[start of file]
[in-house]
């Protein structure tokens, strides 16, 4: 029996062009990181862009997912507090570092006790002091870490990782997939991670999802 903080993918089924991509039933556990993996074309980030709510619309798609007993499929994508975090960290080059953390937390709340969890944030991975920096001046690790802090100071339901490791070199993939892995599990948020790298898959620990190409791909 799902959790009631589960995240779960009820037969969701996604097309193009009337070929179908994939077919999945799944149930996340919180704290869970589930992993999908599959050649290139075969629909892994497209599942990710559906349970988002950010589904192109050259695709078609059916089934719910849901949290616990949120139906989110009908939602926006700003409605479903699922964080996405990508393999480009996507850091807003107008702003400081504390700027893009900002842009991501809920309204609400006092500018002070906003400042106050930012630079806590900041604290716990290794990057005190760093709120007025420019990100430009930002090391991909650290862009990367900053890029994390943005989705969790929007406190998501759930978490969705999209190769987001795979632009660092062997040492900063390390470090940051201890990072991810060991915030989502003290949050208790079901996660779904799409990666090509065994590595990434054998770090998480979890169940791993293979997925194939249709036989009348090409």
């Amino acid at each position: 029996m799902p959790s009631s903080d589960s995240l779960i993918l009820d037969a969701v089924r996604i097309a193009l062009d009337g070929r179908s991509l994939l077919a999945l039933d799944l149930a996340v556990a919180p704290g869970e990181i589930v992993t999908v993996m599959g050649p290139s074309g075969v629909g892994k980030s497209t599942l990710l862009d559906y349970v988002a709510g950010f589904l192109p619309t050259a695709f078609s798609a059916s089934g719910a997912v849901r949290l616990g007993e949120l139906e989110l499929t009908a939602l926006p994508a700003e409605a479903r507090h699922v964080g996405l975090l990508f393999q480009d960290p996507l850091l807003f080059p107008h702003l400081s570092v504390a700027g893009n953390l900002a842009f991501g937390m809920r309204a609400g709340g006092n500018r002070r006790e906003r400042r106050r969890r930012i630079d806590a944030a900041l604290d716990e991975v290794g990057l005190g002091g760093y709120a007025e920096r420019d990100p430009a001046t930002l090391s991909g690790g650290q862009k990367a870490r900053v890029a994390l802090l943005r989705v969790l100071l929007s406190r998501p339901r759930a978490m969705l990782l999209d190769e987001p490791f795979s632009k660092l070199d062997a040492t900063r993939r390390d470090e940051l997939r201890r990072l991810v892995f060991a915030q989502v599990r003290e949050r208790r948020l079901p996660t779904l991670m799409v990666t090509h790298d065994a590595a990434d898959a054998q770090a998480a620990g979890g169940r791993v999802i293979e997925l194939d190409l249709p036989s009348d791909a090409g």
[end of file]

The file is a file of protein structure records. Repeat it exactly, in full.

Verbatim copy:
[in-house]
């Protein structure tokens, strides 16, 4: 029996062009990181862009997912507090570092006790002091870490990782997939991670999802 903080993918089924991509039933556990993996074309980030709510619309798609007993499929994508975090960290080059953390937390709340969890944030991975920096001046690790802090100071339901490791070199993939892995599990948020790298898959620990190409791909 799902959790009631589960995240779960009820037969969701996604097309193009009337070929179908994939077919999945799944149930996340919180704290869970589930992993999908599959050649290139075969629909892994497209599942990710559906349970988002950010589904192109050259695709078609059916089934719910849901949290616990949120139906989110009908939602926006700003409605479903699922964080996405990508393999480009996507850091807003107008702003400081504390700027893009900002842009991501809920309204609400006092500018002070906003400042106050930012630079806590900041604290716990290794990057005190760093709120007025420019990100430009930002090391991909650290862009990367900053890029994390943005989705969790929007406190998501759930978490969705999209190769987001795979632009660092062997040492900063390390470090940051201890990072991810060991915030989502003290949050208790079901996660779904799409990666090509065994590595990434054998770090998480979890169940791993293979997925194939249709036989009348090409």
């Amino acid at each position: 029996m799902p959790s009631s903080d589960s995240l779960i993918l009820d037969a969701v089924r996604i097309a193009l062009d009337g070929r179908s991509l994939l077919a999945l039933d799944l149930a996340v556990a919180p704290g869970e990181i589930v992993t999908v993996m599959g050649p290139s074309g075969v629909g892994k980030s497209t599942l990710l862009d559906y349970v988002a709510g950010f589904l192109p619309t050259a695709f078609s798609a059916s089934g719910a997912v849901r949290l616990g007993e949120l139906e989110l499929t009908a939602l926006p994508a700003e409605a479903r507090h699922v964080g996405l975090l990508f393999q480009d960290p996507l850091l807003f080059p107008h702003l400081s570092v504390a700027g893009n953390l900002a842009f991501g937390m809920r309204a609400g709340g006092n500018r002070r006790e906003r400042r106050r969890r930012i630079d806590a944030a900041l604290d716990e991975v290794g990057l005190g002091g760093y709120a007025e920096r420019d990100p430009a001046t930002l090391s991909g690790g650290q862009k990367a870490r900053v890029a994390l802090l943005r989705v969790l100071l929007s406190r998501p339901r759930a978490m969705l990782l999209d190769e987001p490791f795979s632009k660092l070199d062997a040492t900063r993939r390390d470090e940051l997939r201890r990072l991810v892995f060991a915030q989502v599990r003290e949050r208790r948020l079901p996660t779904l991670m799409v990666t090509h790298d065994a590595a990434d898959a054998q770090a998480a620990g979890g169940r791993v999802i293979e997925l194939d190409l249709p036989s009348d791909a090409g």